It’s official. It took 20 years, but the State of Wisconsin has now officially changed my race from Asian to White. Imagine my surprise. Please let me explain.
I always bristle a little when asked about my race. Race is an antiquated concept in which we tried to group people based on their physical appearance. White, Black, Asian, American Indian and Hispanic are historically the most common racial categories despite the fact that members of these groups often had little in common with each other.
I grew up in Hawaii, where nobody ever thinks of themselves as Asian. Ethnicity is a far more important concept there. Ethnicity goes beyond the physical characteristics of race and includes culture and traditions. From language to food, cultural traditions, social norms, and even physical appearance, someone of Filipino ancestry is very different from a Japanese-American. Yet both are considered Asian.
I grew up at the intersection of two different cultural traditions. About a century ago, my maternal grandparents fled Germany to avoid serving in the Kaiser’s Army. My German grandfather arrived in Canada, found his way to the United States, and eventually they settled in Manitowoc. Their oldest son, my uncle, would go on to serve honorably in the United States military during World War II.
At the same time on the other side of the world, my paternal grandparents separately left the Philippines for the U.S. Territory of Hawaii to work in the sugar cane fields. My Filipino grandfather was an “illegal immigrant,” having snuck on board a ship using falsified documents at the age of 16. Their oldest son, my father, would eventually serve in the U.S. Army during World War II, the Korean War, and Vietnam. He was awarded the Silver Star for gallantry in action, the Bronze Star for heroism, and the Purple Heart for wounds sustained in battle.
When someone asks what race I am, I reply that my ethnicity is German-Filipino. On an aside, when I’m asked what nationality I am, I note that I was born in Hawaii, which is the 50th State, and thus my nationality is American. But I digress.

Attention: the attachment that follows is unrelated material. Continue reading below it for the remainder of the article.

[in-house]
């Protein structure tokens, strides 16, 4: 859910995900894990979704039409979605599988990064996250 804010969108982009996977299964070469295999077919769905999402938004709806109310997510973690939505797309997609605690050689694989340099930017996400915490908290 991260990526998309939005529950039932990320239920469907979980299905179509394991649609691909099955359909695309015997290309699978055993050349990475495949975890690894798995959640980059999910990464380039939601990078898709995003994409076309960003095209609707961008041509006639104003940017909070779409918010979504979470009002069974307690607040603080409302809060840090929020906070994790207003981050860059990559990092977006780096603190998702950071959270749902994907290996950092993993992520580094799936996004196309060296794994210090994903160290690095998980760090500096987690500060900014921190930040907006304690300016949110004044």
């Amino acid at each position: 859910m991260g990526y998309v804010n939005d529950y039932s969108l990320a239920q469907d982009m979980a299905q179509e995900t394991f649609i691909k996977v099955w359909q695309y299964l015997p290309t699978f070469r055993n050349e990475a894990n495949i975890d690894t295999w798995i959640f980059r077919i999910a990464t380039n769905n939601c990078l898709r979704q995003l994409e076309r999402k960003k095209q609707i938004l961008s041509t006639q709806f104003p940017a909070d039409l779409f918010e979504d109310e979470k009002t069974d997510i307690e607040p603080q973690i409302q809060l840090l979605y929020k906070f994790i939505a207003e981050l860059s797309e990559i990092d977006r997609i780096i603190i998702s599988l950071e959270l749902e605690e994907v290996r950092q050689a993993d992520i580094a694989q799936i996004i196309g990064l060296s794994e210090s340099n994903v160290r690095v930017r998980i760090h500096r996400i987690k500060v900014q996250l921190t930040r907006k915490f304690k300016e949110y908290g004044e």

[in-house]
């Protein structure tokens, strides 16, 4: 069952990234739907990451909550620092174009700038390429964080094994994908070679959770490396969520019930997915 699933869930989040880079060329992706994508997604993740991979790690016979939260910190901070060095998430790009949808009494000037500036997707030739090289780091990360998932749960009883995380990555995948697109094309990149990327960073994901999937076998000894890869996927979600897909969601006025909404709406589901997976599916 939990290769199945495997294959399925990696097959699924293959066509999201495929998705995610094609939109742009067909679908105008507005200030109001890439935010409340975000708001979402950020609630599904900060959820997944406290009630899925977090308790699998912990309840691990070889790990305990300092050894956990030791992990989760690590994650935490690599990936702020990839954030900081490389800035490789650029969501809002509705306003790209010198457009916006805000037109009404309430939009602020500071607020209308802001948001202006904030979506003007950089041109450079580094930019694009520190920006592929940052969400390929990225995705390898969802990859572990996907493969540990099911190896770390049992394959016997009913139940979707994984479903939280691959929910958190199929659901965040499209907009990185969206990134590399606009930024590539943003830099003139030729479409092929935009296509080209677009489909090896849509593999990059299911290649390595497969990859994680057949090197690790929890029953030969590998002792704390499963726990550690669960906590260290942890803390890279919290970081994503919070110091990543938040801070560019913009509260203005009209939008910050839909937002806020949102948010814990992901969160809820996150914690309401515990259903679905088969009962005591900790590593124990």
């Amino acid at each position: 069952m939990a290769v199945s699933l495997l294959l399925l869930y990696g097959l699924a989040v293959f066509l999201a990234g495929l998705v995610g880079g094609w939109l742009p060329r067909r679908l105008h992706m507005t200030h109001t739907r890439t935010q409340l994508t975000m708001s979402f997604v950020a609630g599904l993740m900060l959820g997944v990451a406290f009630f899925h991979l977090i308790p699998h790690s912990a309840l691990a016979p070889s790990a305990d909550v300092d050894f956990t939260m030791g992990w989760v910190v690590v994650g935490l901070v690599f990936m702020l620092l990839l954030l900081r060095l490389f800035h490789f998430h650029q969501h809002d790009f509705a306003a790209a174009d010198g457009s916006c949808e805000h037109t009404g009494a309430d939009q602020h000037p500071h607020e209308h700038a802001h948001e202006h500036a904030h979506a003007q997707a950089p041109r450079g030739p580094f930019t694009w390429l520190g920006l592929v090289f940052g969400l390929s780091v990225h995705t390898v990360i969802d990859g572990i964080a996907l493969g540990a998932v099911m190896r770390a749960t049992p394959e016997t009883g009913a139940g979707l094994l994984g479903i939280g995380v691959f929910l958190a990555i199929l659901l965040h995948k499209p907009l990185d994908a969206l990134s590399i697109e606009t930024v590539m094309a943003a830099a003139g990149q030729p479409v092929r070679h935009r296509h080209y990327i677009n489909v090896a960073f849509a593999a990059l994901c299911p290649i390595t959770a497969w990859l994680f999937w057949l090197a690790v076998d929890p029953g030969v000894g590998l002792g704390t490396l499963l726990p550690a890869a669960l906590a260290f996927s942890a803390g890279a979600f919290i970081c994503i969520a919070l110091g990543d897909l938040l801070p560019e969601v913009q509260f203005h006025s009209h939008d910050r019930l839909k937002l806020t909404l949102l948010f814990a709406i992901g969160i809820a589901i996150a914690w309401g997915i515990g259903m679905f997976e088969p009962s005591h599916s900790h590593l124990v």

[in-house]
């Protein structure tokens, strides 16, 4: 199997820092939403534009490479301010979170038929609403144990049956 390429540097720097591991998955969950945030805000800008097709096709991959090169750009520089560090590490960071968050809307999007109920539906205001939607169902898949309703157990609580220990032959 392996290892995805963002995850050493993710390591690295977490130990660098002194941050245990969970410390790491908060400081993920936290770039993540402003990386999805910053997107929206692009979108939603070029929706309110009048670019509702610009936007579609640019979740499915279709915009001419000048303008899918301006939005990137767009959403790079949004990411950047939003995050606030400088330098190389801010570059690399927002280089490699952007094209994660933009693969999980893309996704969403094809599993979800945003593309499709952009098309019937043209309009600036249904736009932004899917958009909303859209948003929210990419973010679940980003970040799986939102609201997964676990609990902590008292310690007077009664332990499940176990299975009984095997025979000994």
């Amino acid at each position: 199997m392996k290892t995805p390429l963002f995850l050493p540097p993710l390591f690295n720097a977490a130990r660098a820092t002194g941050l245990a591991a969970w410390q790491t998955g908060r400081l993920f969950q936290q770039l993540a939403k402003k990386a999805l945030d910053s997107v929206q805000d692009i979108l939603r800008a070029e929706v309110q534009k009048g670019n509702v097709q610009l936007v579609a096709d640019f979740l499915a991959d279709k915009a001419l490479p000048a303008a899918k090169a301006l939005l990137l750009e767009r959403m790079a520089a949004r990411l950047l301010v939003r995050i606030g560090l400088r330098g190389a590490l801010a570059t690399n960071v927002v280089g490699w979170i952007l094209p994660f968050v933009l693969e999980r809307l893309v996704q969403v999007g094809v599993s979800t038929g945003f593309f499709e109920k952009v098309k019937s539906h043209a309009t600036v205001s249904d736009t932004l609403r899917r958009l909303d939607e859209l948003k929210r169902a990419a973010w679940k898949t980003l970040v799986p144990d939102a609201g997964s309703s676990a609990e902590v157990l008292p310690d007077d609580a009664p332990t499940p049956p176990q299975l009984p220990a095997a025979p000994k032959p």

More than 20 years ago I met a lovely, charming Wisconsin girl and she agreed to marry this boy from Hawaii. It was then that the State of Wisconsin first decided that I needed to be placed into a single racial category.
We went to the Brown County Clerk’s office to get our marriage license and the form required that I indicate my race. As I’ve said before, race is an antiquated concept, but this was a really pretty girl that I wanted to marry so I didn’t think it wise to get into an argument with the assistant clerk. Thus I accepted their definitions of race and checked two boxes: Asian and White. After all, by the State of Wisconsin’s definition, I am equal parts both.
Sadly, the assistant clerk refused to accept the form if I checked two boxes. She insisted that I could only select one race. But which one was I to check? It felt like I was being asked to decide which half of my ancestry was more important to me. Do I consider myself a Filipino- American and thus Asian? Or am I a German-American and therefore White? According to the State of Wisconsin I wasn’t allowed to be both. I hated that they were trying to force me to make a choice. Thus, I refused (much to my wife’s horror). I wasn’t going to pick one part of my heritage over the other just so I could fit into their silly little box.
So the assistant clerk picked for me. Because I was half-Asian, I must therefore be all-Asian. Hence, on my marriage license (yes, my wife still did agree to marry me), the State of Wisconsin says I am Asian, and only Asian, because they did not allow you to be more than one race.
In the last two decades, our world has become far less concerned with race and far more understanding that a person can honor many different ancestral and ethnic traditions. I can say without any equivocation that in seven years of living in Door County, I have never felt one iota of discomfort because of my diverse background. Unfortunately, our state government hasn’t evolved quite as much as I’d hoped.
Last week, I was in the DMV office to renew my Wisconsin driver’s license. On the renewal form it asks for your race. As I have done so many times before, I wrote down “German-Filipino.” Apparently, the state’s computers already had me classified as Asian so during previous renewals they ignored what I wrote on the form. In the past, they’ve continued to categorize me as Asian and just gave me my driver’s license.
But this time was different. During this visit to the DMV I was told that I must pick from one of the state’s approved racial categories and write it on the form. As I did 20 years ago, I refused to pick one part of my ancestry and deny the other. I said that by the state’s definition, I am equal parts Asian and White. The folks in the local DMV office were very sympathetic and professional, but their hands were tied. Calls were made to supervisors in Green Bay, and eventually the word came down from a bureaucrat in Madison that if I wanted to continue to drive in Wisconsin, I had to pick a single race.
Still, I refused. And like 20 years ago, they made the choice for me. But this time they decided that I am White, and only White. So sayeth the State of Wisconsin. And that’s how after 20 years, the State of Wisconsin has officially turned me from Asian to White.
Hopefully, in the eight years before I have to renew my driver’s license again, the State of Wisconsin will recognize that people can be more than one thing. If not, next time I’m going to write down “Black” just to see what happens.